2. Architects and catastrophe. This has already been done. My good friend Lewis Curtis has built an amazing disaster recovery team at Microsoft to help people during major crisis. I cannot say more about the work they do, other than, how can we start learning to do the same? Start small and make a difference he told me recently in an interview. Keep focused on real results not ruminating about architecture. Here is a link to the work he has done. I hope someday Iasa can follow in his footsteps and truly help those in need as architects.
  3. Architects and policy. This is a place we could really make a difference in the world. Doctors consult on medical policy. Financial professionals on well financial policy etc. But what do architects have to say about digital policy? Where is our avenue to influence the vote? Where do we (and I am not talking about the vendors, that is a different game, I mean we as an architecture profession) influence policy around security, around government technology waste, the digital citizen? Is life becoming more fair because of technology? Another great area for us to band together and start making change. All it takes is a few leaders and some patience.
  4. Architects and education. How are we teaching technology? How are engineering and architecture programs accredited? There are 40-50 architecture degree programs in the world and all of them were invented by the school itself alongside some professionals connected to that school. Guess what? None of them teach the same thing. Iasa worked with the University in Dublin to accredit its architecture program against the BTABoK, in exactly the same way that medical schools are accredited. Let’s do it for ALL of the programs, and call out the ones who aren’t teaching what architects need to know.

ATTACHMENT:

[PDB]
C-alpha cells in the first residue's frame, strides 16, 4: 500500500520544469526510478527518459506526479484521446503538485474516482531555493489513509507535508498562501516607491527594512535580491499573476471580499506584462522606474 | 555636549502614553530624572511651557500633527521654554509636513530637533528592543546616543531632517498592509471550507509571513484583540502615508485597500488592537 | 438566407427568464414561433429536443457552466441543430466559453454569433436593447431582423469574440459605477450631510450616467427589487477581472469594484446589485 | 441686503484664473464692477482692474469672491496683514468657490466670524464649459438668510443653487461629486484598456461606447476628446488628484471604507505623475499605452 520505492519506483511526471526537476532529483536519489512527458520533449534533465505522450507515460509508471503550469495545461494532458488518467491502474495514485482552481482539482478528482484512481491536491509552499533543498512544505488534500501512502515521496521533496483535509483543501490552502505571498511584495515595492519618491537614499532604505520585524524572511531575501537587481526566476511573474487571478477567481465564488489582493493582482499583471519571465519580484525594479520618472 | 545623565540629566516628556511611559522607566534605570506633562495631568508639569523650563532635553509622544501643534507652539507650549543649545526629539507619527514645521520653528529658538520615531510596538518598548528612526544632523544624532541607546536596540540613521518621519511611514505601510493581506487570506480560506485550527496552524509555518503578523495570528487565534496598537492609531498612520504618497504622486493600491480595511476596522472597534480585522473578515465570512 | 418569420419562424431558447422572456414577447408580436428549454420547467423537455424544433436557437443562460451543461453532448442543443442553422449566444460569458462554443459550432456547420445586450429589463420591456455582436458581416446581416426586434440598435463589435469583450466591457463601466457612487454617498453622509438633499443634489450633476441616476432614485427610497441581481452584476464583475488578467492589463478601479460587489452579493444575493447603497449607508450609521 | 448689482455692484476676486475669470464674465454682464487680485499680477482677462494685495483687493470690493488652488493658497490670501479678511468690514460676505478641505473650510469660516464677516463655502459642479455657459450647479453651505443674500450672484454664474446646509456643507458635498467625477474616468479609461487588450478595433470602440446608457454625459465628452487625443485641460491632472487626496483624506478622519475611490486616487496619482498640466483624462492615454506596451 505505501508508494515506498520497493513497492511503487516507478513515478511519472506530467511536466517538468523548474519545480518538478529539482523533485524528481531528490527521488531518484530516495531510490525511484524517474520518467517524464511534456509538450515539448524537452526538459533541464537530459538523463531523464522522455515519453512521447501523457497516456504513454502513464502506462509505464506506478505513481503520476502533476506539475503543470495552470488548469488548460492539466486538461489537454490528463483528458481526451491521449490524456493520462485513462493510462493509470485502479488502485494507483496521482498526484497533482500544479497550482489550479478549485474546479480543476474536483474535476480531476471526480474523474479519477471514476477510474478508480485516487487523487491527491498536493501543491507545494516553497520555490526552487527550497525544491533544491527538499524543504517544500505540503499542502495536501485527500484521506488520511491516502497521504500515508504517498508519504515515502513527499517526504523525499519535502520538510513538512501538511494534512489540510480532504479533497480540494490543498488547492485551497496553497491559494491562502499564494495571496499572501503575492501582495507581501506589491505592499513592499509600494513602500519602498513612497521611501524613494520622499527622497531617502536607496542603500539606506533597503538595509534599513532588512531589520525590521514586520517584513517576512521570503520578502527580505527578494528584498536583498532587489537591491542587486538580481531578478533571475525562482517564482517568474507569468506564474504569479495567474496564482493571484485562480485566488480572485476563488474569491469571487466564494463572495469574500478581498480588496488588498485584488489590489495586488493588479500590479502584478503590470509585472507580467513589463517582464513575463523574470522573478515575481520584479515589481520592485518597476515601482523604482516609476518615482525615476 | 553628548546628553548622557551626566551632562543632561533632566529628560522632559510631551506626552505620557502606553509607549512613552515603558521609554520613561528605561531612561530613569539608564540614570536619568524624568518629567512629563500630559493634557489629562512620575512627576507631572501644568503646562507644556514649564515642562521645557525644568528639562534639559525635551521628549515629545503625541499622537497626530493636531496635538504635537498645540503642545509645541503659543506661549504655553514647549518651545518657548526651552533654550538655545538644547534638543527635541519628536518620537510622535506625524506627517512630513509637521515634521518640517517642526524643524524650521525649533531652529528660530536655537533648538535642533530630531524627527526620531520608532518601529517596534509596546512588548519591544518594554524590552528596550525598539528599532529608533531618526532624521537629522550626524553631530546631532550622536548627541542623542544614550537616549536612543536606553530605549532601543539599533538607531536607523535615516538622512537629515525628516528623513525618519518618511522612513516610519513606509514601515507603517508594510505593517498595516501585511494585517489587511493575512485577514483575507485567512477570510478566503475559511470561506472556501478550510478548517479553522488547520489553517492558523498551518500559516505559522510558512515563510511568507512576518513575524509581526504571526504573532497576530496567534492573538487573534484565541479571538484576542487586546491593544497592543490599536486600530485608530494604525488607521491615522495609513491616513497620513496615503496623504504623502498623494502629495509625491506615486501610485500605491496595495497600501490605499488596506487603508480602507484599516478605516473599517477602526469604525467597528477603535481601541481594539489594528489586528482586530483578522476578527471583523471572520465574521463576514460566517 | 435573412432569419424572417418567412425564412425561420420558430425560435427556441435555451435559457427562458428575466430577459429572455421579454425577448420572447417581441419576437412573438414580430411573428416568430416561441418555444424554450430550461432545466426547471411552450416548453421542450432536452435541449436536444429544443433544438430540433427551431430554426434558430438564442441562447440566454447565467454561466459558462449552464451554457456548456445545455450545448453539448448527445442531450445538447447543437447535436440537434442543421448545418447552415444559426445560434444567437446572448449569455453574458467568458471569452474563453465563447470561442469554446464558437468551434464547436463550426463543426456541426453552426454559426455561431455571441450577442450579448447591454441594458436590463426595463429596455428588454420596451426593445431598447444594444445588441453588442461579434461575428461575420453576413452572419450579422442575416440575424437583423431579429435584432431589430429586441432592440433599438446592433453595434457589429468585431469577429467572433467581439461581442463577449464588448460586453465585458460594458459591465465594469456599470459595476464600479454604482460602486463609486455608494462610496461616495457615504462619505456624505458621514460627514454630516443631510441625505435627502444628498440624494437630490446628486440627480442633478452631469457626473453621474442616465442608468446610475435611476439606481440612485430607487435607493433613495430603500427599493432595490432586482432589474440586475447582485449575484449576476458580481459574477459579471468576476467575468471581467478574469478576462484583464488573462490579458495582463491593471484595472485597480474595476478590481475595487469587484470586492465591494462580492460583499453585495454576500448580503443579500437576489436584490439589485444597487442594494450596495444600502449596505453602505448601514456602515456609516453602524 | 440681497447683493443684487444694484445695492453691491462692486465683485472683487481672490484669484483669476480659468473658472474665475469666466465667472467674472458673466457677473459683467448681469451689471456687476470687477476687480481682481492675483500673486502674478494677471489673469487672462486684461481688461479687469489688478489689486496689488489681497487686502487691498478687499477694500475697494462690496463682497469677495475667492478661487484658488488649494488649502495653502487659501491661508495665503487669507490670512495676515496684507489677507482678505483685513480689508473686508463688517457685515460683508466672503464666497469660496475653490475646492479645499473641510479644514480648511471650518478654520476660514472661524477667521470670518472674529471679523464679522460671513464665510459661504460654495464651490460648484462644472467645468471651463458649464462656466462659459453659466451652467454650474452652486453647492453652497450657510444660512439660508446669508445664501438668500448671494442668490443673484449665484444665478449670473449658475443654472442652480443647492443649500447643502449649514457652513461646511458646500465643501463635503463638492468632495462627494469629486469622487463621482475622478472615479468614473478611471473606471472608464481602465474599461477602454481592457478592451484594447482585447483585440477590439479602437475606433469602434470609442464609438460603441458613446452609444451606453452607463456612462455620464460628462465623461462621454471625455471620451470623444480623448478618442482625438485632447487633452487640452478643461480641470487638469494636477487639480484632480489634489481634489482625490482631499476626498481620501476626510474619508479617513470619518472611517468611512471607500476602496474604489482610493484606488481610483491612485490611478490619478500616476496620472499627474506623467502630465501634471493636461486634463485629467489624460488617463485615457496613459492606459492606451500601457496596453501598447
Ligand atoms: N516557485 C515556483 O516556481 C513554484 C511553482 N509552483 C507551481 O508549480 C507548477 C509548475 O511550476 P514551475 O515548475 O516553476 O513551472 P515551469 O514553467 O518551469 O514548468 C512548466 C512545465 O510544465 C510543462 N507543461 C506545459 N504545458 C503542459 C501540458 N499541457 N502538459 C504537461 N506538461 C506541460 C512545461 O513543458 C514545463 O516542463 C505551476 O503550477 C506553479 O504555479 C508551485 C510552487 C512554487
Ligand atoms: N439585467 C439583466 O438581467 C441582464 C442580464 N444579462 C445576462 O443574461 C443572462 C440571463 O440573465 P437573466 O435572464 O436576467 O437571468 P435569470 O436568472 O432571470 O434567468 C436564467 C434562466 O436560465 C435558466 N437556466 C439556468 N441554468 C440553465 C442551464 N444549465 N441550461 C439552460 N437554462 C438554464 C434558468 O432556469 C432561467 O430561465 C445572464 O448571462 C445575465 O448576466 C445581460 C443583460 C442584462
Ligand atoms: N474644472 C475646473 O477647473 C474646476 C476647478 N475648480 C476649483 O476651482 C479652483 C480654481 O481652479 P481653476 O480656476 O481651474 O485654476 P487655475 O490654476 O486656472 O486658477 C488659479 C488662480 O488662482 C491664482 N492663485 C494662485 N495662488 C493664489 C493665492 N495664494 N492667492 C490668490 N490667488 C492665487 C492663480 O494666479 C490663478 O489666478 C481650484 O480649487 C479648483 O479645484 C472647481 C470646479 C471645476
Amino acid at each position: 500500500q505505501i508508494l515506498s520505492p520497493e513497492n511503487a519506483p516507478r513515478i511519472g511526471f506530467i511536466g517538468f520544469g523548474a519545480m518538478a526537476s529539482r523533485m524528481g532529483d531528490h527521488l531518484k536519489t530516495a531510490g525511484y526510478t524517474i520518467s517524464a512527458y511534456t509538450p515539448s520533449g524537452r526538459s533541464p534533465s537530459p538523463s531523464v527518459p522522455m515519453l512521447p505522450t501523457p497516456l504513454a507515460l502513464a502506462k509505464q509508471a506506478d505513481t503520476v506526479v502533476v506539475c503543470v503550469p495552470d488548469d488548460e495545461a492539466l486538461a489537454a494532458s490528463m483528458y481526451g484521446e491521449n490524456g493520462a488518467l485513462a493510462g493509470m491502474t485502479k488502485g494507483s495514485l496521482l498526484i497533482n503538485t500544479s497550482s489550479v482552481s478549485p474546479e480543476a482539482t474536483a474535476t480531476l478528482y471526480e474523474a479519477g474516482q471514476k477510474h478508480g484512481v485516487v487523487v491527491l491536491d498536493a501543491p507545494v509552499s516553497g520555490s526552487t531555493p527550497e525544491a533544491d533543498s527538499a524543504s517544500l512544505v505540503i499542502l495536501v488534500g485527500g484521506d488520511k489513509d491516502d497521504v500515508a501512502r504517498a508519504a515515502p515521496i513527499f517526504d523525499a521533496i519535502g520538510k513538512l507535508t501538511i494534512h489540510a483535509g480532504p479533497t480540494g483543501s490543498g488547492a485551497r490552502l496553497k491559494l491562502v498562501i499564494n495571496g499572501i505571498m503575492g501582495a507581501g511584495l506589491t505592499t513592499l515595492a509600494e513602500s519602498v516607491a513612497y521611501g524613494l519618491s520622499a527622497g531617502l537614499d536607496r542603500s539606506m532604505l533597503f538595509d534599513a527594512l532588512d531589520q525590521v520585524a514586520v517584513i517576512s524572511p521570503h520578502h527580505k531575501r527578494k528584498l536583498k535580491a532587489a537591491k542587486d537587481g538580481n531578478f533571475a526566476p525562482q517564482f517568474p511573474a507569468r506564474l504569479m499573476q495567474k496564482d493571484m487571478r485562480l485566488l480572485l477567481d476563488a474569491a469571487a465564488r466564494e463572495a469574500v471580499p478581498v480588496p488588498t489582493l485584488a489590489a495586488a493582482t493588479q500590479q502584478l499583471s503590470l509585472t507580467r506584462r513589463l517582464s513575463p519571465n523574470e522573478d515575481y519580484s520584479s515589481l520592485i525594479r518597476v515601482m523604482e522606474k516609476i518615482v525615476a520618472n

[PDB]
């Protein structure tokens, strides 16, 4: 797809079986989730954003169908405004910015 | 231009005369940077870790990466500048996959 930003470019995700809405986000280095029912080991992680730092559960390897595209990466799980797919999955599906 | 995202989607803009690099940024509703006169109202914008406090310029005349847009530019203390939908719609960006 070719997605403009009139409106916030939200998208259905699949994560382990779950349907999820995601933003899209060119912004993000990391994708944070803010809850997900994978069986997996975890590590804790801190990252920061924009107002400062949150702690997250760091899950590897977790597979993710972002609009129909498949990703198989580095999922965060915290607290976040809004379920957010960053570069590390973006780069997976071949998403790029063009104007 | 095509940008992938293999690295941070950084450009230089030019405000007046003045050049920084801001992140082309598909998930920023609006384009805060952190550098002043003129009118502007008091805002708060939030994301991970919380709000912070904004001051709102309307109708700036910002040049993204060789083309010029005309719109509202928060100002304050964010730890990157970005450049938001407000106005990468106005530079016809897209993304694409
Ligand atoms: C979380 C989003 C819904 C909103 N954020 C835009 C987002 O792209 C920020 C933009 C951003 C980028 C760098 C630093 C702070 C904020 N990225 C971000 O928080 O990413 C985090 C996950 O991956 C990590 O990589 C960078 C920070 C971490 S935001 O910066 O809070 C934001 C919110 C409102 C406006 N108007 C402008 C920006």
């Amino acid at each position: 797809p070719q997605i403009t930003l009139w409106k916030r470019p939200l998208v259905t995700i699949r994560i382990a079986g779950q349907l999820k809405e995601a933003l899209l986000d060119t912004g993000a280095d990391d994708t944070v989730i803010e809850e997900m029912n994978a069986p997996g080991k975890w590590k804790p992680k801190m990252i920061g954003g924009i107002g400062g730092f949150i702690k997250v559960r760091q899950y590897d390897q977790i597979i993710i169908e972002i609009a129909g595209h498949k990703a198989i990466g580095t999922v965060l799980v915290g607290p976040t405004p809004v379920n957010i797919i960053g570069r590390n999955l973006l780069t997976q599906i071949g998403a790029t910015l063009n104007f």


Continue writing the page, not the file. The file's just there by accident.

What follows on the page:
5. Architects, ethics and doing the right thing. There is not end to this discussion. The technology sector is the only sector where ethics are unheard of, unenforceable and for most purposes don’t exist. I was a big fan of the Google walk out, simply because it was a group of technologists trying to do what they believe is right? How many of you know someone who has royally screwed over a client or employer and is still employed? Its sort of like if doctors just kept changing hospitals after killing patients. Then there is AI, self-driving cars, job loss, financial mis-management, price gouging, and the list goes on. How do we start enforcing ethics at the corporate and individual level?
  6. Architects and fund-raising. Well this one is obvious and really should be quite fun. Most of us make great money. Lets hold conferences to raise money for good causes. I mean think about if all the conferences this year raised money for children. That I millions of dollars. We are working on this one already. Hope you will join us. Learn and save kids? Now that’s a cool profession.
  7. Architects and M&A. How much is an acquisition worth if you count its technology strategy? How should a ‘non-technology’ company (the quotes are of course because every company is a technology company now) be valued on the stock market. Take two insurance companies. The one with the better, more agile technology strategy and more mature execution will win at a lot of things. Why are we not valuing the companies out there on their technology excellence? Why are we not holding CEOs directly accountable for agility and technology strength in the marketplace. Think what that would do to IT budgets and the CIO, CTO, CDO seat at the table.
  8. Architects and audits. Ok Im just gonna say this. Governments spend a LOT of money on very bad implementations of things and they do so in very dumb ways. So do a lot of big companies. Why in the world do we not have board certified architects auditing these ludicrous deals? Trust me, I have seen behind the vendor and SI curtain. Can we not get an actual independent standard for what it means to call yourself an architect, and get some visibility into these multi-billion dollar money sinks?

That’s a few items on the list of things to accomplish. We could make huge strides on this together. If you believe in any of them and want to make them happen, let me know!  Ive been at this for 20 years. Maybe in the next 20 years, Iasa with your help can check off a few more of these. Small dreams…